When Bryan Batt and Tom Cianfichi laid eyes on a pale peach, two-story Uptown cottage two years ago, they knew they had found an extraordinary space where their design sensibilities could take flight. After renting a St. Charles Avenue carriage house for seven years, the couple had decided to put down permanent roots. Batt likens their 10-month search for a home to the Goldilocks story: "Everything we looked at needed so much renovation, or was too big, or too small," he says. "This house was just right."
The former grocery store was not only the perfect size for the couple and their Boston terrier Peggy, it made effective use of every inch of space. Originally only one story, the house was raised by its former owner to include a new kitchen and dining room on the ground floor. It also had an abundance of structural details: high ceilings, a kitchen inlaid with gleaming subway tiles, and brass hardware on the doors.
"(The former owner) was doing things that people are doing now to houses, only 30 years ago," Batt says. "The use of the space is brilliant." One of Batt's favorite features is a massive oak French armoire with a built-in bar that came with the house and sits in the living room. Closed, it's an innocuous storage piece; open, it's an invitation for revelry. A glittering collection of vintage barware pays subtle tribute to Sal Romano, the hard-drinking ad executive on AMC's hit series Mad Men, the portrayal of whom brought Batt critical attention and acclaim.
Both Batt and Cianfichi spent years navigating New York show business while cramped in tiny, one-bedroom Manhattan apartments. They were exhilarated when confronted with the space and possibility their new home afforded them. Aside from tweaking a few paint colors, they found no need for changes. Instead, they concentrated on selecting furniture and decorative pieces that complemented the building's unique structure and exhibited their aesthetic.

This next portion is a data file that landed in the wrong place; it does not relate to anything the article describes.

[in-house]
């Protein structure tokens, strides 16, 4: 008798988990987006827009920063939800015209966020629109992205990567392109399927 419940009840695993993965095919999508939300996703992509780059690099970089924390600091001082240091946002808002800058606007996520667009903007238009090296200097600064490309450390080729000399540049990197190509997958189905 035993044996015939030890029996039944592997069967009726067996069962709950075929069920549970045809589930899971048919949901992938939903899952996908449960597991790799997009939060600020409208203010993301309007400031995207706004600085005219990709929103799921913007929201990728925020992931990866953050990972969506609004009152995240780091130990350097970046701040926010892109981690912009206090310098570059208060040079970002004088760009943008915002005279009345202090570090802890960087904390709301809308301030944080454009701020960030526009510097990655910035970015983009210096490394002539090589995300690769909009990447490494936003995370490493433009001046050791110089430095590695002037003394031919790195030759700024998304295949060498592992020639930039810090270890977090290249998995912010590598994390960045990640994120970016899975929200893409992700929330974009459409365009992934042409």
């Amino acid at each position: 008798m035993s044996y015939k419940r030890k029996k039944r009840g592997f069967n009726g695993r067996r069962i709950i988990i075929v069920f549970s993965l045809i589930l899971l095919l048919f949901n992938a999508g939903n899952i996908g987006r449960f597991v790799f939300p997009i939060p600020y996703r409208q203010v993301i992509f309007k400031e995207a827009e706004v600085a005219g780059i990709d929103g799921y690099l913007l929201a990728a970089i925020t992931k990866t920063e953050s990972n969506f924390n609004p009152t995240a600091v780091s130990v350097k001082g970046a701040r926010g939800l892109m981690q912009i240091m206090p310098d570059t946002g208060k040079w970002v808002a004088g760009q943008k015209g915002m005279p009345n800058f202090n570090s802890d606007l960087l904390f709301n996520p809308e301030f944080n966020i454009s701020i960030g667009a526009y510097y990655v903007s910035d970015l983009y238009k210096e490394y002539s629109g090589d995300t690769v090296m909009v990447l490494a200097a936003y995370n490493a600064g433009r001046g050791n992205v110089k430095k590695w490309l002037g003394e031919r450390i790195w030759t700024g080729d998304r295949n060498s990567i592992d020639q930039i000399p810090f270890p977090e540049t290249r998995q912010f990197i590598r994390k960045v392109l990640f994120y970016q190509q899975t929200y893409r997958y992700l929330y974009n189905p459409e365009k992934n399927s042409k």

"The house itself spoke to us to use more subdued, grown up and monochromatic colors — with a little bit of glamour," Cianfichi says. Batt points to the living room as a good example of this philosophy, where the decor takes its cue from a large metallic painting by local artist Blake Boyd, which depicts Disney's Snow White receiving a resurrecting kiss from Prince Charming. Batt and Cianfichi discovered a low, retro couch at a Salvation Army store and reupholstered it in textured white fabric. Iron console tables designed by Cianfichi flank the windows and are topped by an elaborate Sumatran headdress on a display stand.
"We decided to let the outside be the accent," Batt says, gesturing toward leafy treetops visible through the bare windows. "It's glorious to sit in here any time of day and look out at the view." The natural surroundings shine through due to the room's neutral, muted palette and the lack of window treatments. "It's real fun for the neighbors," Batt jokes.
Never interested in formal design education, Batt cultivated his strong style persona by taking cues from his hometown. "I'm very inspired by New Orleans," he says. "I grew up loving the interiors and the furnishings here." His home is full of inherited pieces, as well as objects picked up on trips to places like France and Thailand. The couple also pulls from their personal experiences and interests. The upstairs hallway has a "Wall of Shame" displaying family photographs, both poignant (their mothers' wedding portraits, side by side) and playful (Cianfichi and Batt at a Vegas costume party, dressed as Liberace and Liza Minnelli). A travertine and iron table, also designed by Cianfichi, holds court in the dining room, and works of art by Batt are scattered throughout the house. No particular era has claimed their devotion, Batt says: "There are beautiful design elements of every place and period, but I want to live in the here and the now."